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Wednesday, February 18, 2009

A for Effort?

The Times has an article on the attitudes of college students that if they put in the time and real effort in class (doing all the read, showing up for class), they should get at least a B, regardless of the quality of their papers or exams. A recent study found that 1/3 thought showing up for every class was sufficient for a B and 40 % thought doing the reading (presumably while also showing up) was enough.

A keeper quote from a senior at the University of Maryland:

If you put in all the effort you have and get a C, what is the point? . . . .If someone goes to every class and reads every chapter in the book and does everything the teacher asks of them and more, then they should be getting an A like their effort deserves. If your maximum effort can only be average in a teacher’s mind, then something is wrong.

The story deals with undergrads, but surely the same attitudes have or soon will trickle into law schools. Apparently, the legal writing listserv has been talking about this all day today, with one commentator capturing the issue as it relates to law school: "I think putting in a lot of effort should merit not getting sued for malpractice. What else is there really than the effort that you put in?"

I have not yet had a student dispute a final grade on these grounds. But I have had a student demand to know why he received no credit for class participation (which is worth 10 % of the final grade) when he was in class and prepared every day--but never spoke once the entire semester. He did not quite seem to understand that a) you don't get credit for showing up, since that is the independently required as part of the class; b) it's not entirely clear that you "participated" in class if you never actually, you know, participate; and c) even if doing the reading were enough, how am I supposed to know that you've done the reading if you never speak.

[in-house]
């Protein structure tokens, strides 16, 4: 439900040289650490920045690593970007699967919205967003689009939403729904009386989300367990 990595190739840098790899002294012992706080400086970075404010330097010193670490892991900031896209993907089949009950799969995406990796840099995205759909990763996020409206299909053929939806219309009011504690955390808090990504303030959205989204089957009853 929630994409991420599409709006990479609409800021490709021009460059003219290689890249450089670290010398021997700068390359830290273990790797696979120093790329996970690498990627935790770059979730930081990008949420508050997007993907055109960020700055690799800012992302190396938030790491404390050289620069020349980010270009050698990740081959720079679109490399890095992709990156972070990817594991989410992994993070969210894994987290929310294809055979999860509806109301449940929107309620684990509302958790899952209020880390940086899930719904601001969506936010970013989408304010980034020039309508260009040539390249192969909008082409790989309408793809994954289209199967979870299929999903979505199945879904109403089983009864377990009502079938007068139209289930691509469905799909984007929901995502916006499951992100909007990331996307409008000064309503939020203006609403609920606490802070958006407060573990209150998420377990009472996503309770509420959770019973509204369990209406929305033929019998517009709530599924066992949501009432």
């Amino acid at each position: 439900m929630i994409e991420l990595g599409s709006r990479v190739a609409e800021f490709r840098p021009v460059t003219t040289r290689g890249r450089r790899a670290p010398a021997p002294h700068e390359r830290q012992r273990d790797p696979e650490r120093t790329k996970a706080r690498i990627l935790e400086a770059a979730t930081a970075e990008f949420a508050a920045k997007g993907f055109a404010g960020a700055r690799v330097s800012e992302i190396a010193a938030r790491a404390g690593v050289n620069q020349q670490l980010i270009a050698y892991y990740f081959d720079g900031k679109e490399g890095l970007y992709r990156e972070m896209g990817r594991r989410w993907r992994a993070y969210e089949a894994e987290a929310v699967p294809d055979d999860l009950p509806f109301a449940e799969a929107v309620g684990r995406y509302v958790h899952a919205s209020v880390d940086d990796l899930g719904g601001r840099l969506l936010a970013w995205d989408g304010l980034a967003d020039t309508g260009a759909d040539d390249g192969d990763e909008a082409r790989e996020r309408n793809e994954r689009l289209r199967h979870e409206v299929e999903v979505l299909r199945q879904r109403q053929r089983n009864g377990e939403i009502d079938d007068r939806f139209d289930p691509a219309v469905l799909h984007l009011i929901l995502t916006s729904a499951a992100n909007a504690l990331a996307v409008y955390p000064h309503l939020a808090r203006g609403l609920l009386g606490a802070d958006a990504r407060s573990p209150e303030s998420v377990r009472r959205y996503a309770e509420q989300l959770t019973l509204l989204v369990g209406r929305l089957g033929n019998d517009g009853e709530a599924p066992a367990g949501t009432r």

Posted by Howard Wasserman on February 18, 2009 at 03:08 PM in Current Affairs, Howard Wasserman, Life of Law Schools, Teaching Law | Permalink


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Of course, if law schools were truly preparing students for the practice of law, grades would be based on the number of hours spent studying, in class, and taking exams (all measured in 6-minute increments, of course).

Exams would still be evaluated, but would have marginal or no effect on grades. Instead they would be published, and any effect would be reputational.

Posted by: JP | Feb 23, 2009 2:50:34 PM

Sarah (and Bruce, who made basically the same point): That's generally true, although we can imagine a) brain cramps at crunch time or b) some subject that a student just *does not get* (I had some of those) that might cause a student to get a lower grade. The point of departure seems to be whether effort and reading is sufficient to get a B or just necessary to put yourself in position to earn a B.

Posted by: Howard Wasserman | Feb 19, 2009 4:41:13 PM

If you attend every class, pay attention, and do all the readings you should have the tools available to produce a paper of at least B quality.

Posted by: Sarah | Feb 19, 2009 4:34:42 PM

I set out my class participation expectations in the syllabus, and make it clear that I expect participation to be active. I stress the point in the first class. During each class, I make a check mark (or +) next to a participating student's name on a copy of the class attendance sheet -- and a quick, round zero for the unprepared. I also try to be very positive about students' comments during class. It seem to work better with each class. Zeros are rare and the discussions are lively.

Posted by: john tanner | Feb 19, 2009 11:06:52 AM

The debate as to whether classroom attendance/participation should be compulsory reminds of my days as a varsity basketball player. Imagine a player telling his coach that he would prefer to practice on his own rather than with the team --- but that he would attend the games and play well. Furthermore, imagine a player attending practice but refusing to participate in any of the drills. If such a player was not removed from the team for his conduct, he would probably not play very well at the games (unless that player's name was Allen Iverson, but that's a different story). Students at a law school are similar to teammates on sports teams. They benefit from hearing each others' views on the subjects being covered, and each is striving to develop a particular skillset. Thus, the classroom experience (like a basketball practice) develops and hones students' skills in preparation for something much larger than an exam: the actual practice of law.

Posted by: FIU 3L | Feb 19, 2009 9:56:46 AM

I require attendance because the ABA requires me to require attendance; left to my own devices, I probably would not care if students show up or not (they probably would not do very well in the class if they didn't). I grade participation not as a hand-holding way to ensure reading and preparedness. I do it because I want an interactive classroom environment and that requires participation by students; so grading it gives an incentive. I also believe that the sort of oral, conversational, and quick-thinking skills that allow good participation are important skills for lawyers to have and should be both developed in law school and rewarded in the grading calculus.